UNITED STATES v. EIDSON

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United States Court of Appeals,Eleventh Circuit.

UNITED STATES of America, Plaintiff-Appellee, v. Charles A. EIDSON, Sandra A. Eidson, Defendants-Appellants.

No. 94-2330.

Decided: March 31, 1997

Before ANDERSON, Circuit Judge, and KRAVITCH and HENDERSON, Senior Circuit Judges. Charles A. Eidson, Tampa, FL, Pro Se. Eric Gruman, Tampa, FL, for Charles A. Eidson. Richard C. Minardi, Tampa, FL, for Sandra A. Eidson. David C. Shilton, Ellen L. Durkee, Appellate Section, Environment Div., Dept. of Justice, W. Bruce Pasfield, United States Dept. of Justice, Washington, DC, for Plaintiff-Appellee.

The Clean Water Act (“CWA” or “the Act”) prohibits the addition of any pollutant into navigable waters from any point source.  33 U.S.C. §§ 1311(a), 1362(12).   It defines “navigable waters” to mean “waters of the United States, including the territorial seas.”  33 U.S.C. § 1362(7).   The primary issue before this court is whether the drainage ditch into which appellants' company discharged industrial wastewater was a “navigable water” within the meaning of § 1362(7).

I. Background

Cherokee Trading Partners, Inc. (“Cherokee”) was a Delaware corporation with its principal place of business at 5118 Ingraham Street in Tampa, Florida.1  Charles Eidson was the president of Cherokee and his wife, Sandra Eidson, was its secretary and registered agent.   Cherokee operated a used oil recycling and wastewater disposal business.   The company collected used oil from businesses for free or for a small fee, brought the oil back to its facility, reduced the water content if necessary, and then resold the oil to other businesses.   For a slightly higher fee, Cherokee collected and agreed to dispose properly of industrial wastewater.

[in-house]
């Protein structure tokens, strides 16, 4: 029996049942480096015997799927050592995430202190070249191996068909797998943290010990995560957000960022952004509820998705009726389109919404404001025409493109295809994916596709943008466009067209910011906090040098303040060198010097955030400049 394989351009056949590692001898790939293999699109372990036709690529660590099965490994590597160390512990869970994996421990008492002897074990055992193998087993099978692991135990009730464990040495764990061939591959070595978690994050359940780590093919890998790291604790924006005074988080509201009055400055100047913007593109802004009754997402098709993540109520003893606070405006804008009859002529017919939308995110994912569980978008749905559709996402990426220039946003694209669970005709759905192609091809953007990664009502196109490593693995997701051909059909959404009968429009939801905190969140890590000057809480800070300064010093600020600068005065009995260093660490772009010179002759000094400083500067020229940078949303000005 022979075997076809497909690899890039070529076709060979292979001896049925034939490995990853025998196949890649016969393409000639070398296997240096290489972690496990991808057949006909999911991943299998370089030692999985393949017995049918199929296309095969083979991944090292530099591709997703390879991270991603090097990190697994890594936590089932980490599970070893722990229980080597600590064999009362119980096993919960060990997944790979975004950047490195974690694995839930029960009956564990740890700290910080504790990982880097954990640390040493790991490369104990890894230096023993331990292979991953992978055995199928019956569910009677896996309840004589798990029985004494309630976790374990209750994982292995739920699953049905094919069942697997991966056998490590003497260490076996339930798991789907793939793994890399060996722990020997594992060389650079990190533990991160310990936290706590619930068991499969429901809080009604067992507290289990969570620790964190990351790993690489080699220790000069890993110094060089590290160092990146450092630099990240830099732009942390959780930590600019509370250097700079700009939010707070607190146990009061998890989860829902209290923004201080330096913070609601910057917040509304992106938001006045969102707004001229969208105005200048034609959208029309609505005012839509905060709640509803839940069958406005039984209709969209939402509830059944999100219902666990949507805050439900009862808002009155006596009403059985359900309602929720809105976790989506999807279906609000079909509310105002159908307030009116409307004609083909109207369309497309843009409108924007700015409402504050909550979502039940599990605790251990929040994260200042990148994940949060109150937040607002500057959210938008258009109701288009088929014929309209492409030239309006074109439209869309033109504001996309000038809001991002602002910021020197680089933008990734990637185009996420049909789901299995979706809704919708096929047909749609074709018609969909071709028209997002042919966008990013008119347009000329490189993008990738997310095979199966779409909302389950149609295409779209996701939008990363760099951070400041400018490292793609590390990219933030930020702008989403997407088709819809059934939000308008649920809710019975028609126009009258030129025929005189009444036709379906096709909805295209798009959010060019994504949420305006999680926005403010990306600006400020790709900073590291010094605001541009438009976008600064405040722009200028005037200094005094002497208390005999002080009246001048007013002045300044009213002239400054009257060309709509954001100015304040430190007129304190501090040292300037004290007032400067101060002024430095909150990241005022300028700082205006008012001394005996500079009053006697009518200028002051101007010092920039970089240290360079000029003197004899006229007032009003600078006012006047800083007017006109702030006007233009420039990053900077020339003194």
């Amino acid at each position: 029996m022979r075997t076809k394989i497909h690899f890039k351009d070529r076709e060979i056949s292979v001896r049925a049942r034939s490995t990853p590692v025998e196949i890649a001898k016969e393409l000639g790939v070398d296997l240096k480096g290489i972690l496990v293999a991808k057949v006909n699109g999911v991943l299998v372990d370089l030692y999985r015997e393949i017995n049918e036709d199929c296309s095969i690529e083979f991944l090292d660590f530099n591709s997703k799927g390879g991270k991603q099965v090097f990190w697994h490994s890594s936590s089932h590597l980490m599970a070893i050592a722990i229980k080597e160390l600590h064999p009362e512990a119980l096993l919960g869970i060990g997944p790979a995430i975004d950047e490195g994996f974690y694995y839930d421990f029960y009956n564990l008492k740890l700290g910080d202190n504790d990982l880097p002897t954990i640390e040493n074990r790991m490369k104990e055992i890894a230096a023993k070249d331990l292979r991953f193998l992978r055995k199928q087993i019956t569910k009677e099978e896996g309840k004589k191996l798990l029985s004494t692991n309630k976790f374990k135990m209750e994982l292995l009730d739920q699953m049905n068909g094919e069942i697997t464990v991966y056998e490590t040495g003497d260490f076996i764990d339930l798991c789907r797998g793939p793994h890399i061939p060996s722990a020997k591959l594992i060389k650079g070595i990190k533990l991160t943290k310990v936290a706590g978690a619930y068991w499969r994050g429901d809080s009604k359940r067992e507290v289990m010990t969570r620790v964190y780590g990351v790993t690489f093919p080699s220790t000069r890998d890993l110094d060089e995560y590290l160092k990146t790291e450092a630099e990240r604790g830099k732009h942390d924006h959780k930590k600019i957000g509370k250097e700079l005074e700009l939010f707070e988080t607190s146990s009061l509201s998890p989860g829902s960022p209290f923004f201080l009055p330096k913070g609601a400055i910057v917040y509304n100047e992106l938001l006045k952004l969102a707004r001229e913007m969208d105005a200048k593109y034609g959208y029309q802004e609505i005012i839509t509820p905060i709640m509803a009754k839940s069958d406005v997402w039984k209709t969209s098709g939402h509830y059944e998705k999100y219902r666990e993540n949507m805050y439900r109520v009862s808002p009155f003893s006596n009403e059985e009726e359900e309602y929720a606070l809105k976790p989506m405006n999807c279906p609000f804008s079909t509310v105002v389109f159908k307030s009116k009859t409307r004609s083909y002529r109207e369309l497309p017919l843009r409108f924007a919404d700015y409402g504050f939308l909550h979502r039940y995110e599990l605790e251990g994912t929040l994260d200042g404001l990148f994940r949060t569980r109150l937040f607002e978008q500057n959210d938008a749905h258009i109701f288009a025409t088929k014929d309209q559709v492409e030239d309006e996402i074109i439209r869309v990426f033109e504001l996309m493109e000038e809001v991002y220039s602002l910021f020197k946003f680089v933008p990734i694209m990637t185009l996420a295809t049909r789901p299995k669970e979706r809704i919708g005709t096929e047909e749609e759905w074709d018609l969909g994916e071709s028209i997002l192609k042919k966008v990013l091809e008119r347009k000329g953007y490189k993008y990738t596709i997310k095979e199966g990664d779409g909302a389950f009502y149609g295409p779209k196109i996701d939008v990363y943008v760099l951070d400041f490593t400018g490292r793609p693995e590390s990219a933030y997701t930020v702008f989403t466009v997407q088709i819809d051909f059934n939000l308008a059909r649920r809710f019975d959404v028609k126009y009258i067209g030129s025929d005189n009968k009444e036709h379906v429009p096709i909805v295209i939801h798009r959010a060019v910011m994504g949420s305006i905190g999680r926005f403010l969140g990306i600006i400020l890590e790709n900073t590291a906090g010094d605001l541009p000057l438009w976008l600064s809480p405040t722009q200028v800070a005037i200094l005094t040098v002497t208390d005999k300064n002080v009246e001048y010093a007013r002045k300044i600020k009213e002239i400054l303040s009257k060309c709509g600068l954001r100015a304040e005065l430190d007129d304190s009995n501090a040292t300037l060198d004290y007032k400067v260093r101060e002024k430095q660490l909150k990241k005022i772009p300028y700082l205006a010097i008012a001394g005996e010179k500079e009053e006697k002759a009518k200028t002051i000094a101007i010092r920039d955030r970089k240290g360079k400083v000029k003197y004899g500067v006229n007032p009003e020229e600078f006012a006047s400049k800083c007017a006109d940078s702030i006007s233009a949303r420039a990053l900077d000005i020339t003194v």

On April 25, 1990, a Tampa police officer observed a Cherokee truck parked at the intersection of Ingraham and O'Brien Streets, approximately 100 yards from the company's facility.   The officer noticed a “sludge substance” being pumped from the truck into a storm sewer that drained into a storm drainage ditch connecting Ingraham and Commerce Streets.   At the time of discharge, a light flow in the storm drainage ditch continued northward into a nearby drainage canal that ran east-west along Commerce Street and that eventually emptied into Tampa Bay.

While the officer was observing the scene, Sandra Eidson approached him.   She stated that she was vice-president of Cherokee and that she had told the driver of the truck to pump the substance into the storm sewer.   She further informed the officer that the liquid had come from an underground fuel tank in a gasoline station and had been used to rinse the tank to eliminate any residual gasses,2 but that Cherokee had permission to pump into the sewer.   When questioned by an environmental inspector later that day, Charles Eidson stated that he had given Sandra Eidson permission to have the driver dump the contents of the truck into the sewer.